Some More Advice for Future Surgeons

After a positive response to our first post about advice to future surgeons, we have put together another selection of quotes from people working in surgery, which we hope you will find helpful.

“You need to be hard-working, dedicated. You don’t need to be particularly academic or into research, you just need to work hard and be prepared to put the hours in. If you are, then you’ll get far. You have to have a balance of work and life and you will have to make sacrifices. If you are prepared to do that, then it will be fine – and it is definitely worth it. I can’t imagine doing anything else and I don’t want to do anything else, so I’m quite happy to make a sacrifice here and there. When you are a more junior trainee, it is a little bit more difficult with the hours that you have to work, but as you get a bit more senior… I’ve found that I have a great work-life-balance. I still go on holidays, I still go out with my friends all the time. I just watch less TV, so I can get my work done during the week and then have fun on the weekends.”

“It is not an instant glorification career. It’s a marathon run rather than a sprint. It’s not glamorous on a day-to-day basis like you see portrayed on television, but it is doable and workable and if you are prepared to put in the hard work, it is a very rewarding career to have.”

“It is a lifestyle choice, but it is a lifestyle choice I knew I was getting into and I absolutely love it and there is nothing like the buzz you can get when you have done something and you have done it well.  So how do you get a good work-life-balance? I think you have to have really understanding friends and really understanding family and you have to be really organized. People say ‘Oh, I bet you don’t get to do very much’, but actually I think I do more because I plan everything meticulously, so in my spare time I actually do something all the time and I am making time for people. I think it is easy. I do have lots of hobbies. If you want to fit stuff in, you just do it.”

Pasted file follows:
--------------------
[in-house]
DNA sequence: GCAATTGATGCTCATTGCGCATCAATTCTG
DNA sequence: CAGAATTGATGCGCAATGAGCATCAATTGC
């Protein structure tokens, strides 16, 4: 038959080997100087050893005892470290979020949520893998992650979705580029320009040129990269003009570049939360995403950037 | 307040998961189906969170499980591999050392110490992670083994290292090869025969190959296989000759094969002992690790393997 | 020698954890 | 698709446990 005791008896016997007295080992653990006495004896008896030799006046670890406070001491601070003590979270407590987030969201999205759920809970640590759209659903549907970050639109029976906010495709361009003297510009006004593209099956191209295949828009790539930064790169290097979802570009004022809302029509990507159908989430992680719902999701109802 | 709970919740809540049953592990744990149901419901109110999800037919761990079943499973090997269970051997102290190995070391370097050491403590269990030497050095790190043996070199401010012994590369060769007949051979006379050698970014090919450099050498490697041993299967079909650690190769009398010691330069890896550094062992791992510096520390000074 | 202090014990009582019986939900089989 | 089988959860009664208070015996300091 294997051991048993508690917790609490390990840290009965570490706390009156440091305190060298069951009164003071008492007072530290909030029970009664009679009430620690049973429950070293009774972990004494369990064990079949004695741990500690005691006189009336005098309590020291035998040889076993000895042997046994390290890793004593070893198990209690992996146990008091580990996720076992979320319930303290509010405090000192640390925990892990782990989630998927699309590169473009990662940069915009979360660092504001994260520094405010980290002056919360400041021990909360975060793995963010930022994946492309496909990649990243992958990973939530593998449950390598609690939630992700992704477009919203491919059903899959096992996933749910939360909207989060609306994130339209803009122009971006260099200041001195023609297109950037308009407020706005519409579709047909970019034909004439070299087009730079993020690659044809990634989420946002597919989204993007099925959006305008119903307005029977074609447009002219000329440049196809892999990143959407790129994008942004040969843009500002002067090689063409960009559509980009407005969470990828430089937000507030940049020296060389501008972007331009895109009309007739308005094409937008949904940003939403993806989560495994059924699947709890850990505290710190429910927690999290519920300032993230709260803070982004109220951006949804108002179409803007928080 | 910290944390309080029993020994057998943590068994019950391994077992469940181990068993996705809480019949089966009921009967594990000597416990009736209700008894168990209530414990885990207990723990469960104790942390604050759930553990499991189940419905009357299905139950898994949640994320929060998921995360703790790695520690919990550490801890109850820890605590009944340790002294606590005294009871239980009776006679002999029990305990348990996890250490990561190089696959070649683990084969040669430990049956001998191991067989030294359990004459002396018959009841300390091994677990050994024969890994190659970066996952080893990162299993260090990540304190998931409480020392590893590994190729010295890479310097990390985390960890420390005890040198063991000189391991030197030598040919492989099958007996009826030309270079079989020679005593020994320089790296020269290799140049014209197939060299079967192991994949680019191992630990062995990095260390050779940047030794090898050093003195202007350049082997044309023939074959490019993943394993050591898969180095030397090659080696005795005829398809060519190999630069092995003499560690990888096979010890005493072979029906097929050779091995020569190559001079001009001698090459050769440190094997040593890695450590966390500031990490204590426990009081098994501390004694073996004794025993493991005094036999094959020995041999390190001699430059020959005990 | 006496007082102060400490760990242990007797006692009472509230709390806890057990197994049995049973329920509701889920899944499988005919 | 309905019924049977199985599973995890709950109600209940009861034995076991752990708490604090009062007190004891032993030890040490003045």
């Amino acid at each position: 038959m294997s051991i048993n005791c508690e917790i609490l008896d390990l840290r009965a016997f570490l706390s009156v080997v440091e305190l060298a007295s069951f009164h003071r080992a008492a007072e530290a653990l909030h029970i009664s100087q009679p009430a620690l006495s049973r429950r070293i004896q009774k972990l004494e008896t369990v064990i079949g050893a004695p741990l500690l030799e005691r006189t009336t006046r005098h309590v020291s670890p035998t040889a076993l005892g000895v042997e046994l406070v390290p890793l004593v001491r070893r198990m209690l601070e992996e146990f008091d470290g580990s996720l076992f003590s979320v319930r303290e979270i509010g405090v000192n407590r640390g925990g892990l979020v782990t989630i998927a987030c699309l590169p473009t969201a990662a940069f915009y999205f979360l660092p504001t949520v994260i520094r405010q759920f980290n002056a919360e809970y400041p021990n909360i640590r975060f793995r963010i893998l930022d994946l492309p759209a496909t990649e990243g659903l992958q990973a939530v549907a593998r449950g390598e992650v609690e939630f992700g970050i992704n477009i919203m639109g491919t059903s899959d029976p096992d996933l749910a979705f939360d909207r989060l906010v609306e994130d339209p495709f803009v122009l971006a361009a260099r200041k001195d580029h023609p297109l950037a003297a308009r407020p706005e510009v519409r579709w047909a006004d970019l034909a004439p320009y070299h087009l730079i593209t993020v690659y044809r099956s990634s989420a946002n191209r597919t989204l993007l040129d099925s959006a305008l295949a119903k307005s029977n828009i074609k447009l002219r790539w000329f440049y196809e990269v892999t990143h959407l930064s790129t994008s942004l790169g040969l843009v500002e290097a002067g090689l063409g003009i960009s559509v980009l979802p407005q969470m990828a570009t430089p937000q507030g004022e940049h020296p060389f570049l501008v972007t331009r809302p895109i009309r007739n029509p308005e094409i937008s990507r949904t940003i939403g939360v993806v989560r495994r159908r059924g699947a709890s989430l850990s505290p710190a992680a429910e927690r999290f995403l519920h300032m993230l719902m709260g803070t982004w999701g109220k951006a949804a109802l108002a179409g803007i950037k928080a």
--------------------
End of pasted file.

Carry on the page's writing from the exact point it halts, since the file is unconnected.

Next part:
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3 thoughts on “Some More Advice for Future Surgeons

  1. Thank you for this post! It’s really helpful and inspiring, especially today. I had a particularly unhelpful encounter today with yet another (male) non-surgical doctor who, as soon as he found out I want to become a surgeon, took it upon himself to tell me how I will not have a family life at all, and that a lot of women drop out of training because they dont have what it takes, etc etc. I realise the disadvantages of the career, but there is nothing else I would like to do more, that would make happier than doing surgery, and that makes me determined. So it’s really good to hear it ‘from the horses mouth’ as it goes, and remind myself that it’s possible.

    • Hi Amira, We’re really pleased that you found this helpful! Our research shows that it is very easy to feel discouraged based on these kinds of comments or feelings that we don’t fit in a profession. The important thing to realise is that these feelings are natural, but they are not meaningful. If you are determined and love your job, nothing should stop you from living a full, rich and well-balanced life (with a family and children, if that is what you want). You can see lots of stories along these lines in the vodcast on this blogsite.

  2. Pingback: And Yet Some More Advice for Future Surgeons | Women in Surgery

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